Mild Winter Leaves Metro Roads With Fewer Potholes
MINNEAPOLIS (WCCO) — If the 70 degree temperatures we’ll experience later this week aren’t enough, there’s another big reason to cheer our warm weather: It’s already helped a lot when it comes to potholes.
Last year, the City of Minneapolis fielded 917 pothole reports in February and March. This year, it’s only fielded 80 reports. It goes to show that our winter weather and temperatures are making the drive better.
Mike Kennedy, the Director of Transportation, Maintenance and Repair for the City of Minneapolis, said this winter has been markedly different from the last one.
“It’s definitely a tale of two extremes,” he said.
In the last two years, the city set two records, back to back, regarding snow emergencies. It declared eight snow emergencies after some serious snowfall last year. The city has yet to declare one this year.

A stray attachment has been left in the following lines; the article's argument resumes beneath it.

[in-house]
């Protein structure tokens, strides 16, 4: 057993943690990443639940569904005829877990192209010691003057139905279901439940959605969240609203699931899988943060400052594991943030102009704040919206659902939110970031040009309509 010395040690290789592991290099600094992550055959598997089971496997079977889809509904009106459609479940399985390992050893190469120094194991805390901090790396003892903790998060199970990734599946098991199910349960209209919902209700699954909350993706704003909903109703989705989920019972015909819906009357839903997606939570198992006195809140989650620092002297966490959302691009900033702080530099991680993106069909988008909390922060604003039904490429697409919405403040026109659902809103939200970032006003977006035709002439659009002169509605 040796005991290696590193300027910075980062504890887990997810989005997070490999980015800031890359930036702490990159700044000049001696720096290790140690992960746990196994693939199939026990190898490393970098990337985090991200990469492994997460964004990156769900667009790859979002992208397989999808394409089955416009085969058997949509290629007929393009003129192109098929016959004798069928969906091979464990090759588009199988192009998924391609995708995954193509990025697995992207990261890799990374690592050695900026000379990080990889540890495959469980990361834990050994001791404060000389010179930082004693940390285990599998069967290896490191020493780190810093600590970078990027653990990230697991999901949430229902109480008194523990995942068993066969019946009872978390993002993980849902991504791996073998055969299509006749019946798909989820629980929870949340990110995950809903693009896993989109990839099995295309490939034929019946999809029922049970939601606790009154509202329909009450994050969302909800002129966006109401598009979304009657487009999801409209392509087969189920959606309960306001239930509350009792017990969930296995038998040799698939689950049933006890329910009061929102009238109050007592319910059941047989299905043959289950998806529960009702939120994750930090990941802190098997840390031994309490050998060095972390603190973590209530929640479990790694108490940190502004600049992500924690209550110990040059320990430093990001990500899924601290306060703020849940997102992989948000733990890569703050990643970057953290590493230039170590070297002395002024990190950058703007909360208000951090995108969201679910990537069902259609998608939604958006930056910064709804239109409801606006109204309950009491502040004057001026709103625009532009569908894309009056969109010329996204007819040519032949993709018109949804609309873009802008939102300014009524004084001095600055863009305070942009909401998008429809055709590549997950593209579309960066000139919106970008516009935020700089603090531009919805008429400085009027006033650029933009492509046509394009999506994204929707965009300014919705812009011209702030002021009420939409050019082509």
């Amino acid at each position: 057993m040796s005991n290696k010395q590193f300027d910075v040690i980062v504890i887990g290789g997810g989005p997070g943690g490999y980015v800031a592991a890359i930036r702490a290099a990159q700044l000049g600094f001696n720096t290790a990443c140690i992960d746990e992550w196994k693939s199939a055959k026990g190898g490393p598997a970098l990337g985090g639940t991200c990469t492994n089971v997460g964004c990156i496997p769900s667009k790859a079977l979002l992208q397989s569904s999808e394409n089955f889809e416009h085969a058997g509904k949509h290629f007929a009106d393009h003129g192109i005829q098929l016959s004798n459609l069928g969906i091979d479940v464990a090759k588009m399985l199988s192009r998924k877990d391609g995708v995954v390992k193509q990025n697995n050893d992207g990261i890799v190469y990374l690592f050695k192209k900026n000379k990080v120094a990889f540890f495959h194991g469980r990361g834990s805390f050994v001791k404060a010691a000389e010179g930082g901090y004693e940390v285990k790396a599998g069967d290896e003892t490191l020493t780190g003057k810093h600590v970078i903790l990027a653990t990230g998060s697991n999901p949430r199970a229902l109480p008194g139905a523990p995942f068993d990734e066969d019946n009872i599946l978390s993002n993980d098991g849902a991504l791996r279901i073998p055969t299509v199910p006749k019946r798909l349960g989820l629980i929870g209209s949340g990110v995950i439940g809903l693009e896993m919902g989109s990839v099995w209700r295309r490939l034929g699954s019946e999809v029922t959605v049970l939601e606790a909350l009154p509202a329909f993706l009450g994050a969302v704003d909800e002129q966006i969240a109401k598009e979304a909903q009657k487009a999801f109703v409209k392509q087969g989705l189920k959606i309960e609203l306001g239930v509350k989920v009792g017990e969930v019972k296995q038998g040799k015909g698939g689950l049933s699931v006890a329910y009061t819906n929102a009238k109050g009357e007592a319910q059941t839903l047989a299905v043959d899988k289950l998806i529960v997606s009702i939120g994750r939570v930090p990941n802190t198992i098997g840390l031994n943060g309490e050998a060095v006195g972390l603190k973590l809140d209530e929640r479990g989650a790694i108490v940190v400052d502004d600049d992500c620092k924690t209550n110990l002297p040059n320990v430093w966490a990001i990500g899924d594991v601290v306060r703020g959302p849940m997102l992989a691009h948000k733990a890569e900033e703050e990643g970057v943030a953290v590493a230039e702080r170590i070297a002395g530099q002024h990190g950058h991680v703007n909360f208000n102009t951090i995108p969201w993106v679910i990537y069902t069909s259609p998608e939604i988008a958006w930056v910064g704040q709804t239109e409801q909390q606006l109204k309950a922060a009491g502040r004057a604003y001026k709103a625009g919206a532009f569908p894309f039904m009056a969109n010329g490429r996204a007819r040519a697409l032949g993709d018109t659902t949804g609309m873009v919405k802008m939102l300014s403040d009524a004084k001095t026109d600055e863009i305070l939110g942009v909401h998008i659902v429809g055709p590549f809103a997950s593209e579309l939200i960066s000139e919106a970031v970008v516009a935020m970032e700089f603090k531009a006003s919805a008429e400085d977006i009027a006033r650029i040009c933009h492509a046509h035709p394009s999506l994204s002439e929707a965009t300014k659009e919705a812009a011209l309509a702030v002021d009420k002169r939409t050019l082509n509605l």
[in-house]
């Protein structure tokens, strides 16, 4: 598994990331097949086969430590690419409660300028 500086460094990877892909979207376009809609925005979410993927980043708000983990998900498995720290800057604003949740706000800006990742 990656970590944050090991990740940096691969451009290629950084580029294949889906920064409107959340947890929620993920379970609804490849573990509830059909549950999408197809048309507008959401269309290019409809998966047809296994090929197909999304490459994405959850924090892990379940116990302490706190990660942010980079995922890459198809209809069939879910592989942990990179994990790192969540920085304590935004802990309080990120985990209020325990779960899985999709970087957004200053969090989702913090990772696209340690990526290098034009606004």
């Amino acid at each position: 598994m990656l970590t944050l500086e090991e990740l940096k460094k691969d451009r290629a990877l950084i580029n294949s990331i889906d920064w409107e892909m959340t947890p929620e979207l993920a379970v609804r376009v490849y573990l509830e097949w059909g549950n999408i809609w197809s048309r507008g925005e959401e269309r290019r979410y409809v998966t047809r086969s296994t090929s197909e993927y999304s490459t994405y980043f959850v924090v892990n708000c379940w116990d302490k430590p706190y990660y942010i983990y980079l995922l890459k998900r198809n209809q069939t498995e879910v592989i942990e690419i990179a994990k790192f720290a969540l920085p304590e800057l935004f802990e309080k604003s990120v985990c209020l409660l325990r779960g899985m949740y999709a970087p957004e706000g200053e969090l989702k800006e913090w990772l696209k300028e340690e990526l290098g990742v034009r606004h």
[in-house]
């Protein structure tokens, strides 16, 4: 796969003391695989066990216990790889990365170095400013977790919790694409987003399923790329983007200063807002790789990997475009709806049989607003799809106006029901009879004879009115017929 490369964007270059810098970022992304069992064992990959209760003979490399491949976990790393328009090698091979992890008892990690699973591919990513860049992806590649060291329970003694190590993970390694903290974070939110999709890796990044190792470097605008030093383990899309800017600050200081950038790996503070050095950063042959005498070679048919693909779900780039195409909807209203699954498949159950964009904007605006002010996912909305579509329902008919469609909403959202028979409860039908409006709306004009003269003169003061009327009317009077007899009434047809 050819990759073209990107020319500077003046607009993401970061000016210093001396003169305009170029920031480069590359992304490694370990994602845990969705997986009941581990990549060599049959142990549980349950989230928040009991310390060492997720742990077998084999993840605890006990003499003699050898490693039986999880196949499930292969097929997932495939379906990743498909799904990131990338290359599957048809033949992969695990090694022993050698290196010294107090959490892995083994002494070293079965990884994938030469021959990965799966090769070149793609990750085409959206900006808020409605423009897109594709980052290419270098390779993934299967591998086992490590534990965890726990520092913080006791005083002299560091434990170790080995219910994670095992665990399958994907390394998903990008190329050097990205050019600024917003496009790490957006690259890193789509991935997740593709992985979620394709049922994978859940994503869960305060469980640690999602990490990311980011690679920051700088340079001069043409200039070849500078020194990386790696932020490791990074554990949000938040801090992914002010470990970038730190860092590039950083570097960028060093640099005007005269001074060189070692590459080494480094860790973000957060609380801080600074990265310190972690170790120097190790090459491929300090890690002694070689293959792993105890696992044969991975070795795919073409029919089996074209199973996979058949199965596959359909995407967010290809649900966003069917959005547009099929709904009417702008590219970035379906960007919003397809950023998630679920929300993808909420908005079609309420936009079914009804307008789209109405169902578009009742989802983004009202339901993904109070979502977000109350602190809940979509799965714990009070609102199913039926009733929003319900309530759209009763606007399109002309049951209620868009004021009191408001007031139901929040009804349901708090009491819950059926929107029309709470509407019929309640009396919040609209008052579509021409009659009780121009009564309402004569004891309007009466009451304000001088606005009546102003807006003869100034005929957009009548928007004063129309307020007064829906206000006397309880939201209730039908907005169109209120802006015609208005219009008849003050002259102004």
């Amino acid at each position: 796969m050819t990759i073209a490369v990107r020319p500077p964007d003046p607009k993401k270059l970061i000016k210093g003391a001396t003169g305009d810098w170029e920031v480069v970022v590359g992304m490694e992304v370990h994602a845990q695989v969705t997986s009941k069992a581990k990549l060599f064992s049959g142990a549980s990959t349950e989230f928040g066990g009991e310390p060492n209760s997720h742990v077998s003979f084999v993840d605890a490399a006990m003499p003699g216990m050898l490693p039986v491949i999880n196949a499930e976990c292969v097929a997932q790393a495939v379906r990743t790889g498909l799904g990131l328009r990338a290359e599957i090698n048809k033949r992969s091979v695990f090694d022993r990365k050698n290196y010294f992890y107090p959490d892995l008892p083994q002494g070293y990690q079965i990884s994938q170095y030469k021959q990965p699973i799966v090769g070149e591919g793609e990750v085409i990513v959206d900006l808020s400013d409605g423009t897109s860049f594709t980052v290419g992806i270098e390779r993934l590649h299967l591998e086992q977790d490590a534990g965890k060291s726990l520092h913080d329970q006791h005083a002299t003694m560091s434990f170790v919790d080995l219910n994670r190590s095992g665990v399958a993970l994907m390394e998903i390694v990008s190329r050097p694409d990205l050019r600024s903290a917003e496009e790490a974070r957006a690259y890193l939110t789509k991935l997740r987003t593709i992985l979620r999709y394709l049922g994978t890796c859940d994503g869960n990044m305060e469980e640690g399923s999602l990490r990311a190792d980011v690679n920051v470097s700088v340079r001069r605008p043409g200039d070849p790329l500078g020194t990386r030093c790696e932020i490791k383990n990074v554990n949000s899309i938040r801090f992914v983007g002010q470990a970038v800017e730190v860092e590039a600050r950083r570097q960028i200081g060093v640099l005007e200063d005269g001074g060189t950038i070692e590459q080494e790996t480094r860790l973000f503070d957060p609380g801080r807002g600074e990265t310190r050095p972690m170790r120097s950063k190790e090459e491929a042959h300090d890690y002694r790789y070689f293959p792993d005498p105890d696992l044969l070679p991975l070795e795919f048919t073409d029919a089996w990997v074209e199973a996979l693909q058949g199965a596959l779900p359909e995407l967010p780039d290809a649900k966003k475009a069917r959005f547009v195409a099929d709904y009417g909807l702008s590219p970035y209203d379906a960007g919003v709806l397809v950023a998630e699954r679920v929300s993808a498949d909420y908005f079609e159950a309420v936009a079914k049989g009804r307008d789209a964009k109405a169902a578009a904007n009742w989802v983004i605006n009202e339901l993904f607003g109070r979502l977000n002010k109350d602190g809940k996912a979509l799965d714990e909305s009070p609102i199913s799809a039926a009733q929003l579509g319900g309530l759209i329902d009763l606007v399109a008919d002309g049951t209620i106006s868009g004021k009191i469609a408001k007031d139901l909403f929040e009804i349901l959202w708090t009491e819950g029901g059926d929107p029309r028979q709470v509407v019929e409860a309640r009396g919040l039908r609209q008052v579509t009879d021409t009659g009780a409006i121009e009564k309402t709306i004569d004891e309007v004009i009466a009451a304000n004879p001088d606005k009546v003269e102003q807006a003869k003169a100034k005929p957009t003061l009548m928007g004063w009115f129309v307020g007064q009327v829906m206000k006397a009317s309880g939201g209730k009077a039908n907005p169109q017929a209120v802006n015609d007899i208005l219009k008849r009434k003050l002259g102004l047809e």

The lack of a metro deep freeze has kept potholes from rapidly forming.
“The enemy is the water and moisture getting down into the pavements and cracks in the fissures… freezing, expanding, and then thawing,” Kennedy said. “The pothole collapses and the material comes out.”
Roads that constantly have a pothole problem have been resurfaced. Projects included 43 miles in all last year, including a stretch of Lyndale Avenue downtown.
The Minnesota Department of Transportation also credits the mild winter for fewer potholes.
Like they’ve done in years past, city and state crews have been doing temporary patch work this year. A more permanent pothole patch will happen when it’s warmer.
“Couple the light winter with lots of work, it’s giving us this great result,” Kennedy said.
It’s unlikely we’ll see potholes form in the near future. Even if we the metro gets moisture, it still needs to freeze in order to form potholes. With the warm temperatures expected soon, it just doesn’t look like it’s going to happen.